I recently read a blog post by Chadran Nair emphasizing the occasional need to override the existing process when circumstances dictate it. In fact, the author went on to say that companies which understand and implement this policy get his business. I wonder whether this is applicable in the software development realm. I do not think processes are to be taken lightly. And the breaking of normal process should also be a serious and seldom used resort.
We had a process to compute statistics for how well our software did each year. A couple years ago our customer requested the process be followed to produce input for an important report. This task came to me. So I followed the process and got some unusual stats. They were way too big. I could not imagine how we were coming up with the numbers I was getting. The process dictated that I follow the rules and produce the results.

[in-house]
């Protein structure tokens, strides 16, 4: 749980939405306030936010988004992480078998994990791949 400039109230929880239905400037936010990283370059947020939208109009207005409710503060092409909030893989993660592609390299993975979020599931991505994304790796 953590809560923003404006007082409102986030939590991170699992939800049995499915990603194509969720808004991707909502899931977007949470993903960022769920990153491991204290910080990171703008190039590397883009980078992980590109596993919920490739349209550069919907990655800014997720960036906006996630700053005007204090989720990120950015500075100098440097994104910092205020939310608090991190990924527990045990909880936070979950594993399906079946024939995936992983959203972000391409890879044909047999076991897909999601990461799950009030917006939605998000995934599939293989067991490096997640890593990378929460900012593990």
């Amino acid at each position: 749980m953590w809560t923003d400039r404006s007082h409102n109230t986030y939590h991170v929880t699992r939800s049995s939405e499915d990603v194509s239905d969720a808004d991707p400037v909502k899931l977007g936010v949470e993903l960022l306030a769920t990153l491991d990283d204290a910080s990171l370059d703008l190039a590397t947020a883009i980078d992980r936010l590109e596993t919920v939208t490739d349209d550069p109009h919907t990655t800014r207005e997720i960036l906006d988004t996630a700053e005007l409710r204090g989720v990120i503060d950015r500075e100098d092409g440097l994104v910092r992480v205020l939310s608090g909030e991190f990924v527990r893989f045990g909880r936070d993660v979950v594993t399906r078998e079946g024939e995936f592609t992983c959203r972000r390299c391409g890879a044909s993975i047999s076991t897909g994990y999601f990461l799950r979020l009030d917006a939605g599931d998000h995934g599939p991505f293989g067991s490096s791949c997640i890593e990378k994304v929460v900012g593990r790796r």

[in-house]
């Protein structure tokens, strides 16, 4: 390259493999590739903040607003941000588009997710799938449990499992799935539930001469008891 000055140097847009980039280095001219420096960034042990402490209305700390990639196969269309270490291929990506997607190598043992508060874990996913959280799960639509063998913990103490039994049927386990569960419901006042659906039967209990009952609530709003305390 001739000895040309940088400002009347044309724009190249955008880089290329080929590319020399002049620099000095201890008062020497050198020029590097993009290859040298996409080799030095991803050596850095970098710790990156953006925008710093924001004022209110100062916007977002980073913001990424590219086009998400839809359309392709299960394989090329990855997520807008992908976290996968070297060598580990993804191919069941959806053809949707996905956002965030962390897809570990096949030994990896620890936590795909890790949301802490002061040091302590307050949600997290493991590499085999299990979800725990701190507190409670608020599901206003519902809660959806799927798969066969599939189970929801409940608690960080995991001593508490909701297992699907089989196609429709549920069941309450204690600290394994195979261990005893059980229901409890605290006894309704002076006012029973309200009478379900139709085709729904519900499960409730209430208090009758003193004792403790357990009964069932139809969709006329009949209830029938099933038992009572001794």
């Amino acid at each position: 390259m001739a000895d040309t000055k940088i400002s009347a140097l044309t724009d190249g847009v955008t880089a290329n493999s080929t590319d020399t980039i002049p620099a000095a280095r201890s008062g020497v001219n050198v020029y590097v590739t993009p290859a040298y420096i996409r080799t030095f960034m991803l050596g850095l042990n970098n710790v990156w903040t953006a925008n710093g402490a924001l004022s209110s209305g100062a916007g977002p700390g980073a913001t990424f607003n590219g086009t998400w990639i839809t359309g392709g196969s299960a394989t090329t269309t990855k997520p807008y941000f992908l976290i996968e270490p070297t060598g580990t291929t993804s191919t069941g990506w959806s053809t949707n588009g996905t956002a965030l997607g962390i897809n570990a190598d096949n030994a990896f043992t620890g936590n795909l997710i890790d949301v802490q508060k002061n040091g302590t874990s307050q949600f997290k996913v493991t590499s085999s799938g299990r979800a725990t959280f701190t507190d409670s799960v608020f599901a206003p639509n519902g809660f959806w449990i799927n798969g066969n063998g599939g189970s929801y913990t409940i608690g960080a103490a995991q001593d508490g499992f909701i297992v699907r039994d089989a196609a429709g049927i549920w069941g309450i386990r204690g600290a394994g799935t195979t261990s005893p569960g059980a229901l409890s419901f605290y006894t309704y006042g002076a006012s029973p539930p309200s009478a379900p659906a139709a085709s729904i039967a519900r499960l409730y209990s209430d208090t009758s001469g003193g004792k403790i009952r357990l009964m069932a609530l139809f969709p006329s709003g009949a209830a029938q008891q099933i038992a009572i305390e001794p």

I inquired to my manager whether I should blindly follow the process and publish the wild results. Like most managers at the time, my manager decided to protect himself and told me to work it out with our customer. Now I had a good relationship with most members in the customer community. So I went to the top technical man in our customer organization. I shared my concerns with him. He definitely told me to research the numbers and find out why the results were off the charts. I was able to skirt by the normal process and found a data point that was messing up all the statistics. In the end, I was told to report a set of numbers that blindly followed the process, as well as another set which discounted the wild data point.
Perhaps this example illustrates the right way to decide when to bypass the normal processes. It should not be done in isolation. And it should be done sparingly. You should get management (or customer) buy in first. But there comes a time when reason needs to prevail. Once in a while you cannot be a drone and follow the documented process when it is going to lead you astray. Yes you can defend yourself by stating you followed the process. However as the old saying goes, rules are meant to be broken.
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